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Equal rights measure is unnecessary

Discrimination on the basis of gender is deplorable and never justified, and preventing it is an important goal. If we thought Ballot Measure 89 was needed to do that we would support it. But the Oregon Constitution already prohibits all kinds of discrimination.

Measure 89 is modeled after the national Equal Rights Amendment, which has never been ratified. Oregon ratified the ERA in 1973.

An Equal Rights Amendment to the U.S. Constitution might still be worthwhile, but that doesn't mean Oregon needs one. Article I, section 20 of the Oregon Constitution states:

"No law shall be passed granting to any citizen or class of citizens privileges, or immunities, which, upon the same terms, shall not belong to all citizens."

Backers of Measure 89 say this clause was never intended to apply to women, written as it was by men in 1857, when women could not vote or own property. But constitutions are living documents, subject to frequent review by the courts. In 1982, Betty Roberts, the first woman to serve on the Oregon Supreme Court, wrote the majority opinion that Article 1 Section 20 absolutely prohibits gender-based discrimination.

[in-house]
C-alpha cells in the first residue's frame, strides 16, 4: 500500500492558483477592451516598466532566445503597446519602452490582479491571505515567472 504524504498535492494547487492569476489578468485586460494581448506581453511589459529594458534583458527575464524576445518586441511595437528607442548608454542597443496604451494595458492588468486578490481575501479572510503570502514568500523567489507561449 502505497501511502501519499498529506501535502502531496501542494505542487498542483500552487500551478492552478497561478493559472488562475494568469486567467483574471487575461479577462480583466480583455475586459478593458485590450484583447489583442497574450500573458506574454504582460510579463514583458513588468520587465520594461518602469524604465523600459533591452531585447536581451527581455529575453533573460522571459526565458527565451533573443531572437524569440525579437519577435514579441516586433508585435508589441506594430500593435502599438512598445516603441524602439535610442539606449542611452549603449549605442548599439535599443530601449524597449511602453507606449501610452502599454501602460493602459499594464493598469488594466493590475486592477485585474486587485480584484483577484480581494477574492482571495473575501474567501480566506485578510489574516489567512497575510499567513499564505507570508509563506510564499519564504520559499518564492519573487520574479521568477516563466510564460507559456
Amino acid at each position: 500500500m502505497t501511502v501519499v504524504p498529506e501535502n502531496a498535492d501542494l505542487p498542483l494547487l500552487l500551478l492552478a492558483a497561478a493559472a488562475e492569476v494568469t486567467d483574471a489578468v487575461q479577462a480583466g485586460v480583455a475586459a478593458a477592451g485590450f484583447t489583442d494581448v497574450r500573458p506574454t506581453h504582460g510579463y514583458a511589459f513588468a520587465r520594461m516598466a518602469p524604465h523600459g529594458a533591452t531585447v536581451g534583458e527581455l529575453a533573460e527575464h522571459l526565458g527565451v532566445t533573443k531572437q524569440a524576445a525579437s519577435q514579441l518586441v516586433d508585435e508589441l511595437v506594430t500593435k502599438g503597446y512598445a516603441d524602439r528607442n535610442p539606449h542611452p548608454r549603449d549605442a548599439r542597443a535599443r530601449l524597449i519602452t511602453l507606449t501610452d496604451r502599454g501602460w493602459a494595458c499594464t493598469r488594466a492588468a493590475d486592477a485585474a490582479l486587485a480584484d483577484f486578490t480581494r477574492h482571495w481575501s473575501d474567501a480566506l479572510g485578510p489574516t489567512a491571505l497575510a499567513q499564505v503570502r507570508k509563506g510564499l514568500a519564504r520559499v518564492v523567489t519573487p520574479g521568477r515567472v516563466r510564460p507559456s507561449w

Measure 89 has attracted a long list of supporters, many of them elected officials. There is certainly no downside to supporting a new prohibition against gender-based discrimination. There certainly could be consequences for candidates who didn't support Measure 89, which probably explains the lack of organized opposition.

That doesn't mean there isn't any, however. The American Civil Liberties Union, hardly bashful about fighting discrimination of all kinds, says Measure 89 is unneeded, and would amount to amending the constitution for symbolic reasons. The ACLU maintains constitutional amendments should done for meaningful reasons, not to make a symbolic point.

Oregon's system of initiative petitions has resulted in many constitutional amendments over the years, not all of them necessary.

The privileges and immunities clause may not specifically mention women or gender, but it doesn't mention racial minorities, either. That doesn't mean every group that might be subject to discrimination needs to pursue an amendment to make sure they're protected. The constitution's language is clear, and it applies to everyone.